If I wanted to reduce slide friction in all snow conditions, should I get Teflon or graphite sliders for my sled (1997 MX Z-440 LC)?
1. What’s the difference between Teflon or graphite?
2. Will one last longer than the other?
3. Are they really worth the money?
4. Is there a real noticeable difference?
1. There are basically two different types of “friction reducing slides” available – we’re going to call them “blended” and ” insert” slides. The “super slippery” and “graphite” slides are blended, where additional materials are blended into the UHMW plastic to reduce the friction characteristics of the slides. They truly do reduce the friction, but provide only slight increases in longevity compared to standard slides.
Insert slides are a standard slide that has a slot machined down the center where a piece of solid teflon material is inserted. This not only provides a reduction in friction, but also provides a huge increase in longevity – in the right conditions. Normal UHMW has a melting temperature of about 300-325 degrees, where Teflon begins to melt up around 700 degrees. The Teflon also has a tendency to “coat” the metal track clips, providing additional friction reduction.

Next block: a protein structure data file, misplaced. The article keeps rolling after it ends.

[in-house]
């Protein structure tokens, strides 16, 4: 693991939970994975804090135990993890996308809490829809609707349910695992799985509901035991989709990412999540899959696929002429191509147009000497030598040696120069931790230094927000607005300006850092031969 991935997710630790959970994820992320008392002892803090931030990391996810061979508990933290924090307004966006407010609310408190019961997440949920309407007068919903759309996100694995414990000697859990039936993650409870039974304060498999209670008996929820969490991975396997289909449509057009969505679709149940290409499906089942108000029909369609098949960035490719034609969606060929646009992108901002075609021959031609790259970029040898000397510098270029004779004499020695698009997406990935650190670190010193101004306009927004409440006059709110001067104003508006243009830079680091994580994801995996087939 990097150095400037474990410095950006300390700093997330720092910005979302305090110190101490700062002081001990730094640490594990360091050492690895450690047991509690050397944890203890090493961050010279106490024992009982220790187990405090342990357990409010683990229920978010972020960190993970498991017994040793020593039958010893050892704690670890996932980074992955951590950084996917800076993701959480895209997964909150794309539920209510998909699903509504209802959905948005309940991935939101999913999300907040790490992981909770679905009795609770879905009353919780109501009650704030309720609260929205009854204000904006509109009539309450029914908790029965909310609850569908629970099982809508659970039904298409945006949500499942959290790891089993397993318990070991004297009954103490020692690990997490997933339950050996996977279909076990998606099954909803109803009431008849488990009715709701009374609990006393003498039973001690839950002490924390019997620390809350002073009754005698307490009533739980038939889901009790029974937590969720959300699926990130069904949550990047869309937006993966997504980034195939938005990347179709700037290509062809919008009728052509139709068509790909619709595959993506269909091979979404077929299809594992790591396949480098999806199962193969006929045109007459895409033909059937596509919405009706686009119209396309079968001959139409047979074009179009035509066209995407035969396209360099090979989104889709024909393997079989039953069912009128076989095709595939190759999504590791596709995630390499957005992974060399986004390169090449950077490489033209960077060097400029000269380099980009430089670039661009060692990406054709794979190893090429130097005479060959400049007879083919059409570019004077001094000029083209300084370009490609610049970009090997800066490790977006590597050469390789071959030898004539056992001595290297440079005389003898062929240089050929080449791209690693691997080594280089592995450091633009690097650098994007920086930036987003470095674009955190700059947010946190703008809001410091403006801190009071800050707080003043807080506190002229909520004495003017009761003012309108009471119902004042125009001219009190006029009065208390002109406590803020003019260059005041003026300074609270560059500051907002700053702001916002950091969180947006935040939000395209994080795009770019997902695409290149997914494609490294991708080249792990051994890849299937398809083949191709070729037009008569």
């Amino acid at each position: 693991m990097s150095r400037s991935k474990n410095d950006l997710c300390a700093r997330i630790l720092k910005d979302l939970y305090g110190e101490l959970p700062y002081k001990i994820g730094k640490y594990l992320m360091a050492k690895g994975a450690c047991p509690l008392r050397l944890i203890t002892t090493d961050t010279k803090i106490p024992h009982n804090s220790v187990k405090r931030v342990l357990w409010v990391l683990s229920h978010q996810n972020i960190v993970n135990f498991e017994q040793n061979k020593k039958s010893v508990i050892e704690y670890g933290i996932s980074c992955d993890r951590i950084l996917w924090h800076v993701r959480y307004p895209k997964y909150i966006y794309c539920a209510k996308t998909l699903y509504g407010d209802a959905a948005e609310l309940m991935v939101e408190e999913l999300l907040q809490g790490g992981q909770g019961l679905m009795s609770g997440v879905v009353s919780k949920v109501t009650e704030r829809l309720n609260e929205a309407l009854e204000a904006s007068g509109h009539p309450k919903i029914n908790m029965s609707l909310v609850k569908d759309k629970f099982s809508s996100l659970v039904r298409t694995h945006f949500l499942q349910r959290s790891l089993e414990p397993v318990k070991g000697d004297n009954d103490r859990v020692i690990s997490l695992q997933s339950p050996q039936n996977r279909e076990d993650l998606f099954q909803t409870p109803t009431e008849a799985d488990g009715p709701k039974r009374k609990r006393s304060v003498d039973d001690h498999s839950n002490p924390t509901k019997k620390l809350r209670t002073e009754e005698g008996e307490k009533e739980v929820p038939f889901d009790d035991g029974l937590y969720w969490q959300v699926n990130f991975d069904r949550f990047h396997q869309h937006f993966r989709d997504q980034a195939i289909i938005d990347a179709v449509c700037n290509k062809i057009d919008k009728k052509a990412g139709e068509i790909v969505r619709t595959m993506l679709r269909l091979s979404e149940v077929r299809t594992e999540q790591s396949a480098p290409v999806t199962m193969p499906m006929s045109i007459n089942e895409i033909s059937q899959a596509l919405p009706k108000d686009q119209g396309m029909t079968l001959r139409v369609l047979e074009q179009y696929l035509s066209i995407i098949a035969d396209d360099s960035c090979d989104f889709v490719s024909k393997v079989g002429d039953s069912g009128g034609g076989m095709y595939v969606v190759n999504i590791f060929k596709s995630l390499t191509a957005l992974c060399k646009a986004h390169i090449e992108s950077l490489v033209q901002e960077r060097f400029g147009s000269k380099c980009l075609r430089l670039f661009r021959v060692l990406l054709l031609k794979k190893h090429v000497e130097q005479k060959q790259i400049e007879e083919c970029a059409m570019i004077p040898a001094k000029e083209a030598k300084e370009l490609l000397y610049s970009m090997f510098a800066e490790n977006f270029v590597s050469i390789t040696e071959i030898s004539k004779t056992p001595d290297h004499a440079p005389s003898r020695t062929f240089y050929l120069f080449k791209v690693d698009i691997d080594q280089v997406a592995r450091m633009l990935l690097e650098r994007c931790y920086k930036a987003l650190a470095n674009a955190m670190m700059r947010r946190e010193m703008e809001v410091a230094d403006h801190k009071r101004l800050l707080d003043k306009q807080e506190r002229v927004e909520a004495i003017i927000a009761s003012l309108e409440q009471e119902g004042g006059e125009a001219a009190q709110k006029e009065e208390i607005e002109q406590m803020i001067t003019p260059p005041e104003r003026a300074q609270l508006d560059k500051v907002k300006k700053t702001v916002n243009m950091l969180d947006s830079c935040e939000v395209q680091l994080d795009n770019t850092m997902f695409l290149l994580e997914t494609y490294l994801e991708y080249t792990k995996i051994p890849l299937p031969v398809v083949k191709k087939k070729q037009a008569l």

2. Insert type slides last longer than blended types.
3. Blended types should be worth a bit more than a standard slide due to the friction reduction – the insert types should be worth even more due to friction reduction AND substantially longer life.
4. Depending on the conditions you ride in, and the suspension type, the difference can be major, or not even noticeable. If you always ride in conditions where lubrication is never an issue, then you may never realize any benefits. Most of us ride on ice and frozen snow (especially after warm afternoons) and this is when you’ll really notice the difference.